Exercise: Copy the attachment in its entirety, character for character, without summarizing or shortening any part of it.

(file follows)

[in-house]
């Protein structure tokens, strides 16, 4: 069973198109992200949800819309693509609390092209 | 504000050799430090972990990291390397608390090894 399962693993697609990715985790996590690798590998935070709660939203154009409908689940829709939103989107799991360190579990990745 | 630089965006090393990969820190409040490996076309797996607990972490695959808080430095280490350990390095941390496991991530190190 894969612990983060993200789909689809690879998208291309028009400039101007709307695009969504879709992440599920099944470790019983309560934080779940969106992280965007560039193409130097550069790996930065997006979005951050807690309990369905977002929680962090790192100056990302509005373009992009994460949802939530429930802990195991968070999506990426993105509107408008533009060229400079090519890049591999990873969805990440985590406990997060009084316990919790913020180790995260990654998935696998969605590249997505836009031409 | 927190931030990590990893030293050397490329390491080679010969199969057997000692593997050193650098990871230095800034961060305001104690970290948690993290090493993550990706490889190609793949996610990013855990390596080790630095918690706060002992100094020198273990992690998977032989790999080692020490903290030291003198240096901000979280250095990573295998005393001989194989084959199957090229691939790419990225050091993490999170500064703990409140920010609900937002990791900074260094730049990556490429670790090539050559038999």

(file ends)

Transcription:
[in-house]
């Protein structure tokens, strides 16, 4: 069973198109992200949800819309693509609390092209 | 504000050799430090972990990291390397608390090894 399962693993697609990715985790996590690798590998935070709660939203154009409908689940829709939103989107799991360190579990990745 | 630089965006090393990969820190409040490996076309797996607990972490695959808080430095280490350990390095941390496991991530190190 894969612990983060993200789909689809690879998208291309028009400039101007709307695009969504879709992440599920099944470790019983309560934080779940969106992280965007560039193409130097550069790996930065997006979005951050807690309990369905977002929680962090790192100056990302509005373009992009994460949802939530429930802990195991968070999506990426993105509107408008533009060229400079090519890049591999990873969805990440985590406990997060009084316990919790913020180790995260990654998935696998969605590249997505836009031409 | 927190931030990590990893030293050397490329390491080679010969199969057997000692593997050193650098990871230095800034961060305001104690970290948690993290090493993550990706490889190609793949996610990013855990390596080790630095918690706060002992100094020198273990992690998977032989790999080692020490903290030291003198240096901000979280250095990573295998005393001989194989084959199957090229691939790419990225050091993490999170500064703990409140920010609900937002990791900074260094730049990556490429670790090539050559038999």